In the rush of their marriage, the Highlanders forget to get a ring, so Jamie gives Claire his father's wedding ring off of his own finger during the ceremony. There's no priest drama and Murtagh, with a little help from Ned, is responsible for getting a Claire a decent wedding dress... that didn't come courtesy of a "whorehouse."
The Blood Oath
Just like on the show, Claire didn't understand the Gaelic words she was saying during the blood oath portion of their wedding ceremony. Although she finds out what she had recited at different points in the book and the show, the meaning is the same: "Ye are Blood of my Blood, and Bone of my Bone. I give ye my Body, that we Two might be One. I give ye my Spirit, ’til our Life shall be Done.'"
Swoon-worthy if, admittedly, more primitive than traditional English vows.
The Bridal Chamber
Even though they've got chemistry, Claire and Jamie are, understandably, a bit reluctant to just jump in the sack with one another. As Claire notes in both the book and the show, she doesn't even know Jamie's full name. (It's James Alexander Malcolm Mackenzie Fraser, Claire.) So the two get to know each other a bit in the bridal chamber.
Jamie outlines his family history and life in the book, but the show goes the way of a montage and conveniently uses Claire's voiceover narration to skip over some of the details: "When he told me his family history, I reciprocated in kind and we each spent the next several hours drinking and talking and generally getting to know our new spouses for the first time."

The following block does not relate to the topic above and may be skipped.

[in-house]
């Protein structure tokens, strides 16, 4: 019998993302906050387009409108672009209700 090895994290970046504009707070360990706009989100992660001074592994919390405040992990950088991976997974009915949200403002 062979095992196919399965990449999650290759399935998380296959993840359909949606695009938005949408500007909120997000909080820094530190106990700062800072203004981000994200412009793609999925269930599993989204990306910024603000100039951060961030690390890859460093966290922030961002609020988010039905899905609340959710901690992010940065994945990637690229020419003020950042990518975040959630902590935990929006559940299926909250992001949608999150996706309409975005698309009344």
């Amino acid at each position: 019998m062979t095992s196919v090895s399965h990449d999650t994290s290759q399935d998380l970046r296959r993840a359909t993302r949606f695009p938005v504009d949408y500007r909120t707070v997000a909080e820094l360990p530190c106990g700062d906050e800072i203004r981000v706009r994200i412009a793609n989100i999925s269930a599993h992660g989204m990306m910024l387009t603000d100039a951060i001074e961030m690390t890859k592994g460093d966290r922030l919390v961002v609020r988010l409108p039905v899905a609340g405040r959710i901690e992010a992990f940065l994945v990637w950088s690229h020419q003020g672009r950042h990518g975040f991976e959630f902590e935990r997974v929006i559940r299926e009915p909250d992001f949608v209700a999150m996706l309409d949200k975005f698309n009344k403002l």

Ah, the main event. The marriage between Jamie and Claire couldn't be official until the deed was done... and the Highlanders weren't going to trust the newlyweds to their own devices. Though they aren't in the room where it happens, Jamie's crew provides them with plenty of witnesses just outside the door.
As for the intimacy details, the married couple engages in few rounds of sex on their wedding night on the page and the screen — and much of the show scenes are pulled directly from Gabaldon's words. For instance, Claire, impressed by Jamie's kissing skills since he pointed out his celibate status multiple times, asks him, "Where did you learn to kiss like that?" That leads to Jamie's classic line that the show could never skip: "I said I was a virgin, not a monk. If I find I need guidance, I'll ask."
Jamie did get advice from Murtagh, Ned, and Rupert in both versions. But their words didn't help inform Jamie that he could have sex face-to-face rather than from behind like horses — a fact that Claire finds very amusing. They also didn't let him know the joys of oral sex, which makes Jamie's heart feel like it's going to burst.
Interestingly enough, Claire admits to Jamie she's never experienced oral sex performed on her and it's something Jamie promises to do another time — but on the show, we saw Frank venture down south on Claire in the ruins of Castle Leoch in the very first episode. As for Jamie's mother's pearls that he gives Claire — well, they were presented as a pre-wedding gift in the book and used much more chastely than on the show.
Even with the change in format, Outlander gave book readers the awkward ceremony and sensual night that Gabaldon wrote in her book. So while their wedding was rather unconventional, here's a cheers to the couple, who are still living a long and (usually) happy life together.